Heir to an artistic tradition that includes Marcel Duchamp’s 1919 reproduction of Leonardo da Vinci’s “Mona Lisa” with a goatee and, 40 years later, Andy Warhol’s silkscreens of Campbell’s soup cans, Fairey samples the images of others’ like a DJ mixes tunes. He seldom cites sources, arguing that he transforms his borrowings into new images that are protected by fair-use exceptions to copyright law.

From stamp-size stencils to refined, large-scale works from private collections and museums, the 244 works on view at the ICA until Aug. 16 follow Fairey’s own 20-year campaign that started with Andre the Giant.

Although organized by themes such as music, portraiture and propaganda rather than in chronological order, the exhibition shows how far Fairey has gone with the modest, widely available tools of street art that inspired him as a teenager in Charleston, S.C.

He blends the do-it-yourself ethic and fast, low-budget devices — stencils, stickers and screen-printing — of skateboard graphics, punk T-shirts and album packaging with the images and tactics of corporate advertising and propaganda.

The works on view are a sort of cultural history. He draws from the visual language of dissent, protest and pop culture, borrowing from the styles of early Soviet Constructivist propaganda, Works Progress Administration posters of the ’30s, World War II patriotic signs, ’50s Americana, ’60s psychedelia, and images from the wars in Vietnam and Iraq.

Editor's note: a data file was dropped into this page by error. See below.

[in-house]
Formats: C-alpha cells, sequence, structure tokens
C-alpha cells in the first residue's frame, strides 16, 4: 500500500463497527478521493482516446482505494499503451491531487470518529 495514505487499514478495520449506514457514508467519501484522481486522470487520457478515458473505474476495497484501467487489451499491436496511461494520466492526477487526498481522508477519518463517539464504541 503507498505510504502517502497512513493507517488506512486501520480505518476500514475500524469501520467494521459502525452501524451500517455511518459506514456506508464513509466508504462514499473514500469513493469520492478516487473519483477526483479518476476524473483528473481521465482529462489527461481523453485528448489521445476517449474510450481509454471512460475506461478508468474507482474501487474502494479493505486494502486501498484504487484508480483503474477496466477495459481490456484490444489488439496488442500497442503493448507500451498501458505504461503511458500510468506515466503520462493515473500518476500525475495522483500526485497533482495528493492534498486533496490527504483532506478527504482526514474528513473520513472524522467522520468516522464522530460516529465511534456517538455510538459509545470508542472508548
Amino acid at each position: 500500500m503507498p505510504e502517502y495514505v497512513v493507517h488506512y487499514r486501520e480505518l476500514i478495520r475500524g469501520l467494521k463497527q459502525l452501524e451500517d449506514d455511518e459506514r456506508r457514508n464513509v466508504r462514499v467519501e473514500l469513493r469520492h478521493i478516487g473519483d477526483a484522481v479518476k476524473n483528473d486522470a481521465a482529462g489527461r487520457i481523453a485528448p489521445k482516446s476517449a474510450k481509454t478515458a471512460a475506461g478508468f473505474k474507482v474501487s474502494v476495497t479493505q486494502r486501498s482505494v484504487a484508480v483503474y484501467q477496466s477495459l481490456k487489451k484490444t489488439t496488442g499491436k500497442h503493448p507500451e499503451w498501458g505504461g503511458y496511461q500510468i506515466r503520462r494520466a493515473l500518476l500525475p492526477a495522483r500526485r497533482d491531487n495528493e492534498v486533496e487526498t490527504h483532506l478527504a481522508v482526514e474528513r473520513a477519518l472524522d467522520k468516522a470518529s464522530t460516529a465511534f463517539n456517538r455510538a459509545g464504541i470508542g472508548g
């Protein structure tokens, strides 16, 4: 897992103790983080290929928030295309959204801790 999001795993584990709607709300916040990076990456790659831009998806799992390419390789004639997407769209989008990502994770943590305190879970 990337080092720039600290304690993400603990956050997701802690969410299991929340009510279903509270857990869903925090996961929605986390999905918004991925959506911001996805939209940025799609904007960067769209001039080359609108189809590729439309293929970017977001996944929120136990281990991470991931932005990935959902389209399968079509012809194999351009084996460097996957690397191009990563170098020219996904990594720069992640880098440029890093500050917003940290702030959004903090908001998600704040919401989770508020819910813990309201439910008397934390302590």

In 1989, while a student at the Rhode Island School of Design, Fairey stenciled the face of Andre the Giant onto stickers, T-shirts and posters. He described the experiment in street art as “a total goof at the time.” But the enigmatic image caught on. Others joined him in pasting it throughout Providence and before long, posting their own bootleg versions. In a pre-Web form of viral marketing, a grassroots social network turned the image from a secret handshake among insiders into a global street-art phenomenon.

A few years later, Fairey abstracted Andre’s face and combined it with the word “Obey.” He was inspired by John Carpenter’s 1988 camp horror movie “They Live,” in which a drifter (played by another popular ’80s pro wrestler, “Rowdy” Roddy Piper) finds a pair of sunglasses that lets him read the subliminal messages displayed on billboard ads, which command viewers to “Obey” and “Consume.”

“It was really stupid, but had a profound premise,” the boyishly handsome Fairey, 39, said during an exhibition preview, wearing a T-shirt, jeans and sneakers. “The movie crystallized a lot of what I felt but didn’t know how to convey succinctly.”

While making mock use of propaganda to counter it, the Obey project provided Fairey with the means to take charge of his message and medium.

“I want to communicate with as many people as possible,” said Fairey, “not just through galleries and museums.”

In an interview with show co-curator Emily Moore Brouillet included in the exhibition catalog, Fairey says, “If my manifesto would be condensed to two sentences, they would be: empower yourself and question everything.”

The image of Andre quickly became a kind of counterculture “Big Brother” and, in the process, built a community and brand for Fairey. The Obey Giant Web site ( is a merchandising hub for Obey wares, which range from $7 sticker packs and signed limited-edition posters to a fashion accessories line.